Green fingers, having lots of fun running free, and traditional homemade honey were order of the day at Scolton Manor at their Victorian Garden Party Open Day on the 19th July - we sent our roving reporter Anna along to get the buzz on the event....read her event round up below!
When the team at Scolton, led by Mark Thomas, started renovating the Victorian Walled Garden on site- there was a lot to do. Not only did several building have to be completely relocated, but the four walls had to be rebuilt using traditional Victorian methods, so no wonder that the open day was Victorian themed.
Getting into character we caught up with Abi and Cait in their traditional costume, welcoming all the visitors to the main house. They let us into a staff secret: That ever since they had built the ‘Pineapple House’ (a Victorian heated green house) there had been more than a little competition between the staff and their tomato plants!
Mark led the sizeable group of visitors around the acre sized garden, walled on all four sides, and talked us through the planting to come; traditional fruit trees around the walls, vegetable and herb beds, a cut flower bed for the manor house, and on the far wall- a peach tree. “There are still people who can remember coming in here and plucking a ripe peach from off the wall. We want to recreate that sensation.”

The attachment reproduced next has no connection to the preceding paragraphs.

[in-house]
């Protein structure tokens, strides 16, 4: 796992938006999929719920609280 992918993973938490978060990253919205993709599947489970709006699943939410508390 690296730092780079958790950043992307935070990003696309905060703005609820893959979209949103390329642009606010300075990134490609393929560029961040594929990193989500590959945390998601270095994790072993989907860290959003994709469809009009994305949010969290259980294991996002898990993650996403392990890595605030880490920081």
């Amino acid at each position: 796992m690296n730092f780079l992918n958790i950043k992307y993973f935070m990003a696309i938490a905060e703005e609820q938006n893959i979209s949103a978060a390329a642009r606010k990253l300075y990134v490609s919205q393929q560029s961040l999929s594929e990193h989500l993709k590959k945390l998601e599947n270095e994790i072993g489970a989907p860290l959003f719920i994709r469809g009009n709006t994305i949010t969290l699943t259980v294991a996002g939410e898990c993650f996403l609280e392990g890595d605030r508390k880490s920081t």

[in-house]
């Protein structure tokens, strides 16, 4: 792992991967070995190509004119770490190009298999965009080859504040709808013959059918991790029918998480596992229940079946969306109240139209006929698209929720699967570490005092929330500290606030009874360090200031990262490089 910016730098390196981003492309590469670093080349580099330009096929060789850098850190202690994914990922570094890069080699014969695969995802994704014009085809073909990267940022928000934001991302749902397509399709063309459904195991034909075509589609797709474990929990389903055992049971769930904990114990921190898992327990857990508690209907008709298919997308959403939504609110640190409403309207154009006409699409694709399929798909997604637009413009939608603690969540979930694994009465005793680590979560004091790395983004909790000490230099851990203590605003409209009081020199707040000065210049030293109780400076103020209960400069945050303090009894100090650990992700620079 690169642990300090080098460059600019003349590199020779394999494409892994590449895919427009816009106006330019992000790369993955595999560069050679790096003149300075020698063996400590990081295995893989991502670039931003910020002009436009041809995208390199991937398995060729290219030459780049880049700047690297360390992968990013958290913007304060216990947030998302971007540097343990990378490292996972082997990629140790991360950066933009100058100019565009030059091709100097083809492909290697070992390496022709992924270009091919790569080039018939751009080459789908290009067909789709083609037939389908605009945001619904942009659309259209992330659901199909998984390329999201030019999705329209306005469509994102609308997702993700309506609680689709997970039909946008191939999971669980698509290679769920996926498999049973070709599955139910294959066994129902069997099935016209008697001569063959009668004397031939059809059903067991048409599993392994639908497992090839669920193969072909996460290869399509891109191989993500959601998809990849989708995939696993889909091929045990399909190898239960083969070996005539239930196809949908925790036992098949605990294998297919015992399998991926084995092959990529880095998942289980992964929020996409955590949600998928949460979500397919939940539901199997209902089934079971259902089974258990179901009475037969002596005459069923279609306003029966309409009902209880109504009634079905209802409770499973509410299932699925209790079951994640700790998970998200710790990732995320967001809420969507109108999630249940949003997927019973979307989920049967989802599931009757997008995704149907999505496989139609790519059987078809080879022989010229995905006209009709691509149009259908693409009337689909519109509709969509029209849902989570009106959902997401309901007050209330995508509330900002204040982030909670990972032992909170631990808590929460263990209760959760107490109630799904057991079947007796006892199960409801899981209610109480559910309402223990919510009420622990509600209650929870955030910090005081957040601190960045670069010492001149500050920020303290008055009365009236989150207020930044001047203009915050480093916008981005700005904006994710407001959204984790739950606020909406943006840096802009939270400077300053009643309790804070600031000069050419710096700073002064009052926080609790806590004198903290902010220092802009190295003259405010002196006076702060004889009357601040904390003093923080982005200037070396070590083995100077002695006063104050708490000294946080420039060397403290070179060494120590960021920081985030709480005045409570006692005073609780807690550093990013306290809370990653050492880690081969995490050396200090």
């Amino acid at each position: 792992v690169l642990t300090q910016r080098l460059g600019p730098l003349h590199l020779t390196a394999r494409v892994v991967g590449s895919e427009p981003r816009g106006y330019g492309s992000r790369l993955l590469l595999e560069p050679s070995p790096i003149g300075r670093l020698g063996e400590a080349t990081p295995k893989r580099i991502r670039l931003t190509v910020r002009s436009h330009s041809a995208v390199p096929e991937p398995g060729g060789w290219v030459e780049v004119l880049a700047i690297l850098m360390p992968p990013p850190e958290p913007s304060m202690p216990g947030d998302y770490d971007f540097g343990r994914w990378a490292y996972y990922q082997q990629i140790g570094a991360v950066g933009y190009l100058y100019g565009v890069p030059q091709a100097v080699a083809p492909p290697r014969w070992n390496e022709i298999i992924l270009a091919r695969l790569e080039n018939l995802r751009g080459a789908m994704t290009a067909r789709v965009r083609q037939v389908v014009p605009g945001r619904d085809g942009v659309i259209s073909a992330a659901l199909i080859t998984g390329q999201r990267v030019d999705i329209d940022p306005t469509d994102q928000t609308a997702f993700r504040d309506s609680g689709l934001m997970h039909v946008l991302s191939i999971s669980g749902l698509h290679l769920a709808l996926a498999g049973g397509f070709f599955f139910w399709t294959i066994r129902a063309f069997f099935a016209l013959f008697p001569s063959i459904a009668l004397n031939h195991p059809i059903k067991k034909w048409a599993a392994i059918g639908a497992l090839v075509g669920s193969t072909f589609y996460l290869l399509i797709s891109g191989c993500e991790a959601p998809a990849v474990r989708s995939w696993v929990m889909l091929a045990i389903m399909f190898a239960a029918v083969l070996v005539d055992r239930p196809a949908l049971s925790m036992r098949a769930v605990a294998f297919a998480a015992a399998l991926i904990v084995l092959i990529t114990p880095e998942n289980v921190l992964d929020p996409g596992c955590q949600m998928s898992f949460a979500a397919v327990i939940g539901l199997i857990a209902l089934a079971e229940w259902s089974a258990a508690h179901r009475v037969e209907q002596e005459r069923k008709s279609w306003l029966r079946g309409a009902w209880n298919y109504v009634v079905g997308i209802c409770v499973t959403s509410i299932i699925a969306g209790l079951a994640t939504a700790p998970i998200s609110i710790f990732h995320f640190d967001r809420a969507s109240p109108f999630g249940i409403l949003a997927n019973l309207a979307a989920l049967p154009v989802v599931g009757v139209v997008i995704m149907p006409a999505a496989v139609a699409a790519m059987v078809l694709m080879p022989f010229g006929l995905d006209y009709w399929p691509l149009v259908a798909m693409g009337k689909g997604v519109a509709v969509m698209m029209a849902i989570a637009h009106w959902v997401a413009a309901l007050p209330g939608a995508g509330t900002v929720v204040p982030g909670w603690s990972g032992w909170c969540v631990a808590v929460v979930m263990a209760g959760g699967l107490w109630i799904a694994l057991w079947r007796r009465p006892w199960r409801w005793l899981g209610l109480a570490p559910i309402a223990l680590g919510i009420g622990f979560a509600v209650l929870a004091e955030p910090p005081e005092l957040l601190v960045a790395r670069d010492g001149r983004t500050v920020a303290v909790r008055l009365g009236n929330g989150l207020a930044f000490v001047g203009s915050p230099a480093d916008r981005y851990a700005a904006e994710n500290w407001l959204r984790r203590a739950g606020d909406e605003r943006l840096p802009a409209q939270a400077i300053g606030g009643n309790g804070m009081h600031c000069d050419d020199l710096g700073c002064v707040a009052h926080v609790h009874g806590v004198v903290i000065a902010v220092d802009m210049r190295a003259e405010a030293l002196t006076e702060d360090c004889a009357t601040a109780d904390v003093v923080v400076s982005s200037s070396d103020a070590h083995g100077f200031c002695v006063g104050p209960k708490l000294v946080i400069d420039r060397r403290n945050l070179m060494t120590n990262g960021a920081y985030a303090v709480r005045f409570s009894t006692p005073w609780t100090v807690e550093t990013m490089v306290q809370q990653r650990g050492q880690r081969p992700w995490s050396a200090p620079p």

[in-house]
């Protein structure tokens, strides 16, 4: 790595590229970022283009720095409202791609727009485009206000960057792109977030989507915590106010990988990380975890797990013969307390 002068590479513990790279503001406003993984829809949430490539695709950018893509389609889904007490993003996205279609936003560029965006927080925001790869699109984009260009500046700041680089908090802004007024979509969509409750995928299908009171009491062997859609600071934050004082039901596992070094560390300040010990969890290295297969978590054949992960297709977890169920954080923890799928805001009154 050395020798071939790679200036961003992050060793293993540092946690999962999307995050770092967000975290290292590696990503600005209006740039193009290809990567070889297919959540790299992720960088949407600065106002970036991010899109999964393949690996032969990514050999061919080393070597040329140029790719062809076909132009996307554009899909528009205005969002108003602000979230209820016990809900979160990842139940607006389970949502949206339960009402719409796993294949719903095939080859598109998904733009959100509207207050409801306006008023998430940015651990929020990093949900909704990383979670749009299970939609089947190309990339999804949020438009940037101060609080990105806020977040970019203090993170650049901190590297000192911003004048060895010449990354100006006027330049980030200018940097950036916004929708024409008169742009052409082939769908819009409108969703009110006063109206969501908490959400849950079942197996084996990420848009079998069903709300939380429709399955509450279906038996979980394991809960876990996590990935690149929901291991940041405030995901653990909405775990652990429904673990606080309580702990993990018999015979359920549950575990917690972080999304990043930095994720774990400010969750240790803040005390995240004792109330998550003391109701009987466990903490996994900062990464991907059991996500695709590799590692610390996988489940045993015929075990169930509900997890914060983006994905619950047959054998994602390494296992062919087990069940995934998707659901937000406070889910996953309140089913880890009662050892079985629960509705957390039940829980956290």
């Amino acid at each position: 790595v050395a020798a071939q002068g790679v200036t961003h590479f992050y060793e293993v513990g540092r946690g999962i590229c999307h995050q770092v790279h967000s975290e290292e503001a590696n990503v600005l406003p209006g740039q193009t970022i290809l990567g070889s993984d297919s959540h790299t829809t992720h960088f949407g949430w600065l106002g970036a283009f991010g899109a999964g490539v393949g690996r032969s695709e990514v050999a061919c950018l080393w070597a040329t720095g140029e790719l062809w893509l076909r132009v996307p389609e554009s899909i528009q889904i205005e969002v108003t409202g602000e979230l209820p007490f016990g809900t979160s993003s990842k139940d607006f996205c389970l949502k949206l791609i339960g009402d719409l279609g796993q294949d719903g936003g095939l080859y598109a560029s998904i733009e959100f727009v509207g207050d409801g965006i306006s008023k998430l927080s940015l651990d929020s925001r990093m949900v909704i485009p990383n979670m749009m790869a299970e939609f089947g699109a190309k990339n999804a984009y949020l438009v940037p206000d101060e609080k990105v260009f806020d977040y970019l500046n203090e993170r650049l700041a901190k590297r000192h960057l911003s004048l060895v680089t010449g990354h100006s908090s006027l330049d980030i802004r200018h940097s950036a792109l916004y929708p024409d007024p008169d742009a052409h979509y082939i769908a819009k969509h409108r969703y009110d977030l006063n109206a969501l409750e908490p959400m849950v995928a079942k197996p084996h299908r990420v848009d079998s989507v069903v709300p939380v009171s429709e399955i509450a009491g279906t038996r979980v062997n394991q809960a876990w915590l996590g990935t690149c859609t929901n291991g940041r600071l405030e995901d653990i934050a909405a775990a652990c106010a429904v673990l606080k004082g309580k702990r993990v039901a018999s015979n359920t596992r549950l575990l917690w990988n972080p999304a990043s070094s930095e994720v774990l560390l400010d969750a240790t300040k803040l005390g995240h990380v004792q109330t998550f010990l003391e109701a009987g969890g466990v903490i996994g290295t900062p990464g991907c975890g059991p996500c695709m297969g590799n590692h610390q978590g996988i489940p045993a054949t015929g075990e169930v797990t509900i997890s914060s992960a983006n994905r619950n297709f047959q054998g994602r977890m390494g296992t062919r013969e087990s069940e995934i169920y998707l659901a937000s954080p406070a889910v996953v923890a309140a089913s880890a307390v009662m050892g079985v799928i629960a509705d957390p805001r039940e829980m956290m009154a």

Mark is passionate about being true to the walled gardens’ Victorian roots: using only traditional tools and pure manpower, he hopes to research and recreate what will be an exact replica of a working Victorian walled garden. Even the oak that is used for the thick doors to seal the four entrances in the walls are from trees felled on the 60 acre site at Scolton.
Conservation is also on Marks list, all along the outside of the walls, bat-tiles are being used to encourage bats to visit and nest, and just over the wall the gentle hum and buzz of beehives can be heard as the resident bees go to work. Although they’re now used to make honey, they’ll also be used to pollinate the flowers and fruits inside the walled garden. What clever little busy bees!
Even better than the garden tour was the chance to roam around the entire park, and garden completely free.
Between the garden tours, the craft tent, the manor house itself and the wonderful beehive and honey room- where you can see the entire process of making honey from the hive right through to seeing it end up in jars, there was very little time to pinch a tomato! Besides they were still looking a little green!
As a child and dog friendly attraction Scolton certainly pulled in the crowds and in the glorious sunshine it wasn’t long before everyone needed some homemade refreshment in the Tearooms, and a trip to the gift shop to take home some of the lovely Welsh honey for ourselves.
Scolton Manor house is open from April to October but the 60 acres of parkland, trails and adventure play grounds are open all year round.